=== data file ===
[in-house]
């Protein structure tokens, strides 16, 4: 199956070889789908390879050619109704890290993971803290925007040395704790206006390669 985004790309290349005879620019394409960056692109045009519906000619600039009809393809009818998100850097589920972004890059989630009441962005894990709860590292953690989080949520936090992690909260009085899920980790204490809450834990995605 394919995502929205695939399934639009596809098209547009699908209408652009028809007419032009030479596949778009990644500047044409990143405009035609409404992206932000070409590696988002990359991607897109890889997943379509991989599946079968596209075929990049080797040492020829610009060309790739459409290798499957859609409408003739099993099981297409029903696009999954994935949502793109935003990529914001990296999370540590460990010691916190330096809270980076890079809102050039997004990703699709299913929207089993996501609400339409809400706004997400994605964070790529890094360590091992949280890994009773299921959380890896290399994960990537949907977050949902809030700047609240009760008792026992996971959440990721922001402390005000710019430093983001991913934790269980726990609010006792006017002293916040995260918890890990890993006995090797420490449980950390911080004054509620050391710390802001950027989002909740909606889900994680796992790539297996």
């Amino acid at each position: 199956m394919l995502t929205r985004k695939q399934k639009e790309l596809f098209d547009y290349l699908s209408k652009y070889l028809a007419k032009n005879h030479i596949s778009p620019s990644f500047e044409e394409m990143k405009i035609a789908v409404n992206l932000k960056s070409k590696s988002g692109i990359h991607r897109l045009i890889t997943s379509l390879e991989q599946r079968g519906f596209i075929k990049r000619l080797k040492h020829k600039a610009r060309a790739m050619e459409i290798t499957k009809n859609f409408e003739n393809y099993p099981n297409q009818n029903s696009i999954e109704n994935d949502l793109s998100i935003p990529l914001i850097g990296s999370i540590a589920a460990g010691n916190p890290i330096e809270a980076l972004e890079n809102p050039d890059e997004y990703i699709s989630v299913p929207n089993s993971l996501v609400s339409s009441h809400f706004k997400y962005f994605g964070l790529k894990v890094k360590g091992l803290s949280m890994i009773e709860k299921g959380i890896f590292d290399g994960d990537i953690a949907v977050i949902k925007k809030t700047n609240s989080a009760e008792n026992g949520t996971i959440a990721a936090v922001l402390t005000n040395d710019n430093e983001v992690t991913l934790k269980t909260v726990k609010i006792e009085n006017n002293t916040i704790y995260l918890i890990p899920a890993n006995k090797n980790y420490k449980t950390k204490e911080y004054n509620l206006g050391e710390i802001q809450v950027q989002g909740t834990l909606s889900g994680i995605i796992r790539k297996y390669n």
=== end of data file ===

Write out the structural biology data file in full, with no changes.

[in-house]
């Protein structure tokens, strides 16, 4: 199956070889789908390879050619109704890290993971803290925007040395704790206006390669 985004790309290349005879620019394409960056692109045009519906000619600039009809393809009818998100850097589920972004890059989630009441962005894990709860590292953690989080949520936090992690909260009085899920980790204490809450834990995605 394919995502929205695939399934639009596809098209547009699908209408652009028809007419032009030479596949778009990644500047044409990143405009035609409404992206932000070409590696988002990359991607897109890889997943379509991989599946079968596209075929990049080797040492020829610009060309790739459409290798499957859609409408003739099993099981297409029903696009999954994935949502793109935003990529914001990296999370540590460990010691916190330096809270980076890079809102050039997004990703699709299913929207089993996501609400339409809400706004997400994605964070790529890094360590091992949280890994009773299921959380890896290399994960990537949907977050949902809030700047609240009760008792026992996971959440990721922001402390005000710019430093983001991913934790269980726990609010006792006017002293916040995260918890890990890993006995090797420490449980950390911080004054509620050391710390802001950027989002909740909606889900994680796992790539297996």
């Amino acid at each position: 199956m394919l995502t929205r985004k695939q399934k639009e790309l596809f098209d547009y290349l699908s209408k652009y070889l028809a007419k032009n005879h030479i596949s778009p620019s990644f500047e044409e394409m990143k405009i035609a789908v409404n992206l932000k960056s070409k590696s988002g692109i990359h991607r897109l045009i890889t997943s379509l390879e991989q599946r079968g519906f596209i075929k990049r000619l080797k040492h020829k600039a610009r060309a790739m050619e459409i290798t499957k009809n859609f409408e003739n393809y099993p099981n297409q009818n029903s696009i999954e109704n994935d949502l793109s998100i935003p990529l914001i850097g990296s999370i540590a589920a460990g010691n916190p890290i330096e809270a980076l972004e890079n809102p050039d890059e997004y990703i699709s989630v299913p929207n089993s993971l996501v609400s339409s009441h809400f706004k997400y962005f994605g964070l790529k894990v890094k360590g091992l803290s949280m890994i009773e709860k299921g959380i890896f590292d290399g994960d990537i953690a949907v977050i949902k925007k809030t700047n609240s989080a009760e008792n026992g949520t996971i959440a990721a936090v922001l402390t005000n040395d710019n430093e983001v992690t991913l934790k269980t909260v726990k609010i006792e009085n006017n002293t916040i704790y995260l918890i890990p899920a890993n006995k090797n980790y420490k449980t950390k204490e911080y004054n509620l206006g050391e710390i802001q809450v950027q989002g909740t834990l909606s889900g994680i995605i796992r790539k297996y390669n």